Friday, March 24, 2017

A Change is as Good as a Rest

When I finished my obligatory year of indentured servitude with the company that had acquired Chowhound (long, surreal, hilarious story starts here), after having spent eight years slogging to manage the overgrown web community that had taken over my life, and which itself was launched in a state of exhaustion after an impossibly ambitious book project, I figured I'd need to really take things super easy for a while.

I discovered that no length of inactivity is sufficient. Lying in a hammock feels good, and I'm all for it. But we are not video game characters, so hammock-lying does not actually recharge our power levels. It doesn't work like that! Recharging's a myth! I spent a few years trying to recharge, and it never happened. It was only when I returned to doing stuff (e.g. writing this Slog, restoring my trombone technique, and various other quests and projects) that I began to finally recover.

Inactivity is not salve, nor is hard work detrimental. Anyone who makes a habit of trying hard - who commits - can testify that therein lies the greatest human satisfaction. How the hell did we ever suppose that trying less was a route to anything good?

I really know what I'm talking about here, having ample experience both with demoralized exhaustion and with prolonged efforts to "rest". Here's the short version (which I'm told is a cliché, though no one ever told me):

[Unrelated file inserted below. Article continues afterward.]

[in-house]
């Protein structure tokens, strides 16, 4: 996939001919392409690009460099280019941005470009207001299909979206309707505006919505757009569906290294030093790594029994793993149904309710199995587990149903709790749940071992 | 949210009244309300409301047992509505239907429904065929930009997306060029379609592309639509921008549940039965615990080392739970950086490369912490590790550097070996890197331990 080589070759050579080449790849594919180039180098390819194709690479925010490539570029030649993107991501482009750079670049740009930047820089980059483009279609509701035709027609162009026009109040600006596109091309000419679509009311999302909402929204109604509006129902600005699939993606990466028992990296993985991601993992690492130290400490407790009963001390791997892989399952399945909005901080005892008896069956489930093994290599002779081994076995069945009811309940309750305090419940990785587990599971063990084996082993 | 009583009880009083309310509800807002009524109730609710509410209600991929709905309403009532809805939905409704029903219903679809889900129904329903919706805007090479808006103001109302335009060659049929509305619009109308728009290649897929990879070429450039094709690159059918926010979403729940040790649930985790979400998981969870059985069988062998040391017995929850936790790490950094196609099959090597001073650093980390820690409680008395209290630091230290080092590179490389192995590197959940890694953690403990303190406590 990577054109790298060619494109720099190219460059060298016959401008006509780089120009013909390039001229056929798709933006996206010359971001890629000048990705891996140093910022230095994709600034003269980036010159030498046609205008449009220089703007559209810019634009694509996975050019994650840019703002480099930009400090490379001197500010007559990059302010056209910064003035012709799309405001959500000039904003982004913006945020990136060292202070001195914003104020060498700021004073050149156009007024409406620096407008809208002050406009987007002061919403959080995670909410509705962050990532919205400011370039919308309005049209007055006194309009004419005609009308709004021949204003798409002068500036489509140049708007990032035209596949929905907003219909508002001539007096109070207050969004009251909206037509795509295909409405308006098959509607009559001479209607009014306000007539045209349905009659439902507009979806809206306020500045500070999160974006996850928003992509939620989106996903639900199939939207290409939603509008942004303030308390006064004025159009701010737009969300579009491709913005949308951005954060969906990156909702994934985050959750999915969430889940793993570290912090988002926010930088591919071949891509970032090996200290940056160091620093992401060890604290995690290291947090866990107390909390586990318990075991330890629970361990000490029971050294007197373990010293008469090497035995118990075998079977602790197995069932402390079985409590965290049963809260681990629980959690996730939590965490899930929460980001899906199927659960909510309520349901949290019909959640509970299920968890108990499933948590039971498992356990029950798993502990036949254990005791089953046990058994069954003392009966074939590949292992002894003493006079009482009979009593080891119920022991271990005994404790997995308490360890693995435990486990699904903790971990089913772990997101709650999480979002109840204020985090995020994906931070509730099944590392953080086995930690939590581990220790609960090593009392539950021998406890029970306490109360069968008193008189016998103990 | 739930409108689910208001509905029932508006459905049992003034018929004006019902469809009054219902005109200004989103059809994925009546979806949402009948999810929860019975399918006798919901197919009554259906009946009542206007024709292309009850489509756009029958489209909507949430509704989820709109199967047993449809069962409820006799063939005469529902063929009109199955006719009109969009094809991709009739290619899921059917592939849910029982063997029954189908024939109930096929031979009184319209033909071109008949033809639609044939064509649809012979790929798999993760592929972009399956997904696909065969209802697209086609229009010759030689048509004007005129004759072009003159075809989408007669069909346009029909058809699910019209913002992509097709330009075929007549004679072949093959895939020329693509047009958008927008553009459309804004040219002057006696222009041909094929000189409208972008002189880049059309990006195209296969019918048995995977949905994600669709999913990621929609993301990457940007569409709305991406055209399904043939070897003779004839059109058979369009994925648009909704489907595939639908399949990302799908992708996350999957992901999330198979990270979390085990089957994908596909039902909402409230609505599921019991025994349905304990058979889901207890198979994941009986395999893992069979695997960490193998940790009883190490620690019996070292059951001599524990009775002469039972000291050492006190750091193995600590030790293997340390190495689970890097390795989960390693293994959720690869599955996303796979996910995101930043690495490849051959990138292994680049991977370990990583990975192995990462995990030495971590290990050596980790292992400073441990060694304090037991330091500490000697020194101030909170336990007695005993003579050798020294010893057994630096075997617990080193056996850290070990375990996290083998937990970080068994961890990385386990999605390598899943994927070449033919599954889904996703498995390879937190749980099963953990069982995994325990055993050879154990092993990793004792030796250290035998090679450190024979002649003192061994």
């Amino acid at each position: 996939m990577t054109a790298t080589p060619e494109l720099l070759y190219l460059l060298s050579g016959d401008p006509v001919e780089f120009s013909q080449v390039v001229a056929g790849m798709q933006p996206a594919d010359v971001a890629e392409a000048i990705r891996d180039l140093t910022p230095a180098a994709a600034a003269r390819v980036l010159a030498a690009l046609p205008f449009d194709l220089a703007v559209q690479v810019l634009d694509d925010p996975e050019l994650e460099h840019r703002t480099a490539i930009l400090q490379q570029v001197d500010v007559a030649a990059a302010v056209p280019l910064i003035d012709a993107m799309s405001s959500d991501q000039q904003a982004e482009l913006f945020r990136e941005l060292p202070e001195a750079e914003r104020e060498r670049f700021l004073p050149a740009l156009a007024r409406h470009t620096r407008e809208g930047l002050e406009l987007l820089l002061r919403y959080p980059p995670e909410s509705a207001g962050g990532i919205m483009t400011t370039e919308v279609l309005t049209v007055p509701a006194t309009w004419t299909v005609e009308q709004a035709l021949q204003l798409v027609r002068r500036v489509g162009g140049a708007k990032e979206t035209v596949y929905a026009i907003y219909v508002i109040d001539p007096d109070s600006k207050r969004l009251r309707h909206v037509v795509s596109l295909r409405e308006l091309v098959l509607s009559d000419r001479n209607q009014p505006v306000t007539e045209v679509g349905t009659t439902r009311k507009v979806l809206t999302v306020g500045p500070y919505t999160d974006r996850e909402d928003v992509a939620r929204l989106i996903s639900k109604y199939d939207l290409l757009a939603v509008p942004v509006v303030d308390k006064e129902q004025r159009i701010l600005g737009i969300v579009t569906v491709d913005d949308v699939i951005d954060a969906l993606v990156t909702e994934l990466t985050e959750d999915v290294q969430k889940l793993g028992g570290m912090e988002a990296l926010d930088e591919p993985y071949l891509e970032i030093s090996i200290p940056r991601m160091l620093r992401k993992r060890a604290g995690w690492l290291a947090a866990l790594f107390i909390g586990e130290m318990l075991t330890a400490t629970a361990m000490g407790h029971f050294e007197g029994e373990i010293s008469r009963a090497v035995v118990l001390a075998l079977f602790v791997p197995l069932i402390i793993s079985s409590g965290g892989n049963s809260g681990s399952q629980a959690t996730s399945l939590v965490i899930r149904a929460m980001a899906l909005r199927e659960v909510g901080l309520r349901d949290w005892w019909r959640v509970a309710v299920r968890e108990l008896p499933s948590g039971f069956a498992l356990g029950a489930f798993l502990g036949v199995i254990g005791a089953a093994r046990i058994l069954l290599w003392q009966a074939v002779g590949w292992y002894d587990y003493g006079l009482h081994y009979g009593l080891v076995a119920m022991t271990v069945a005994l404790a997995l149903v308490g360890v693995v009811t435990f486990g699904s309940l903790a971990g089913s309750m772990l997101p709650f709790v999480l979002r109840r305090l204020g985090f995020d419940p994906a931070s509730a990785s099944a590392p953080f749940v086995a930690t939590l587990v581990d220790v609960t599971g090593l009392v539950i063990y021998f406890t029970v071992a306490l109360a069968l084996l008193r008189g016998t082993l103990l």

"A change is as good as a rest."
I've been smarter this time. Having recently finished the two year build of an ambitious new project that was every bit as taxing as Chowhound (and which launches shortly), I've been working with an Ecuadorian construction crew in the South Bronx. I paint ceilings with a 15 foot roller, and I’m told that I'm really fast. My friends think I've gone bonkers, but, even on cold days (there’s no heat at the job sites) it’s the perfect antidote to sending 150 emails/day, haggling with techies, and sweating over promotional copy. And $75 pays for like three dinners!

Two weeks on a nice beach wouldn’t change a damn thing. Recharging's a myth! But, exhausted though a day of this labor leaves me, it's just what I need. I look forward to the jobs. A change is as good as a rest!

Plus, I get to reply to snobs who ask what I've been doing by saying "Oh, I've been doing some painting," then blithely explain as they shrink with Dumontian horror. They figure I've degenerated into sordidness, while I figure they, despite their superiority, likely wolf down handfuls of daily Prozac.

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